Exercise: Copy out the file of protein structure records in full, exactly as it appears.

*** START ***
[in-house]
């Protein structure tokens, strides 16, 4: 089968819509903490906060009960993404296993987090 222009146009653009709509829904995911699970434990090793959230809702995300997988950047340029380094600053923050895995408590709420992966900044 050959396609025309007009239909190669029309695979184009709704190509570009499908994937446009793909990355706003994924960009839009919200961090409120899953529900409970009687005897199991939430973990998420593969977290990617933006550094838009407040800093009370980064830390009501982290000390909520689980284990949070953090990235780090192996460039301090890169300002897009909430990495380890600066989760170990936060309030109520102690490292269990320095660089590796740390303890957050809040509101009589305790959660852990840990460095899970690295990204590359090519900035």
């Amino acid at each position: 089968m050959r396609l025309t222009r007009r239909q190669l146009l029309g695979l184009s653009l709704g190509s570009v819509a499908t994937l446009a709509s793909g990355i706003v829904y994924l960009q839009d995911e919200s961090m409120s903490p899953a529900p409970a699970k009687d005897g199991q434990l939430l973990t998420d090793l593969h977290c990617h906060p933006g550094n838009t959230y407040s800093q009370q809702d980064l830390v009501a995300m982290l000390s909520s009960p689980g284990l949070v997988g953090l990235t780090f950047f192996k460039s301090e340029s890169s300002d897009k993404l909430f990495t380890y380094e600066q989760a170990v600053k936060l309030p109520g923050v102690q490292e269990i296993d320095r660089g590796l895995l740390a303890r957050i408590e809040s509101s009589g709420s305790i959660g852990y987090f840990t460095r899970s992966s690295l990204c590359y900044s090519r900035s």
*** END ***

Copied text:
[in-house]
């Protein structure tokens, strides 16, 4: 089968819509903490906060009960993404296993987090 222009146009653009709509829904995911699970434990090793959230809702995300997988950047340029380094600053923050895995408590709420992966900044 050959396609025309007009239909190669029309695979184009709704190509570009499908994937446009793909990355706003994924960009839009919200961090409120899953529900409970009687005897199991939430973990998420593969977290990617933006550094838009407040800093009370980064830390009501982290000390909520689980284990949070953090990235780090192996460039301090890169300002897009909430990495380890600066989760170990936060309030109520102690490292269990320095660089590796740390303890957050809040509101009589305790959660852990840990460095899970690295990204590359090519900035």
């Amino acid at each position: 089968m050959r396609l025309t222009r007009r239909q190669l146009l029309g695979l184009s653009l709704g190509s570009v819509a499908t994937l446009a709509s793909g990355i706003v829904y994924l960009q839009d995911e919200s961090m409120s903490p899953a529900p409970a699970k009687d005897g199991q434990l939430l973990t998420d090793l593969h977290c990617h906060p933006g550094n838009t959230y407040s800093q009370q809702d980064l830390v009501a995300m982290l000390s909520s009960p689980g284990l949070v997988g953090l990235t780090f950047f192996k460039s301090e340029s890169s300002d897009k993404l909430f990495t380890y380094e600066q989760a170990v600053k936060l309030p109520g923050v102690q490292e269990i296993d320095r660089g590796l895995l740390a303890r957050i408590e809040s509101s009589g709420s305790i959660g852990y987090f840990t460095r899970s992966s690295l990204c590359y900044s090519r900035s």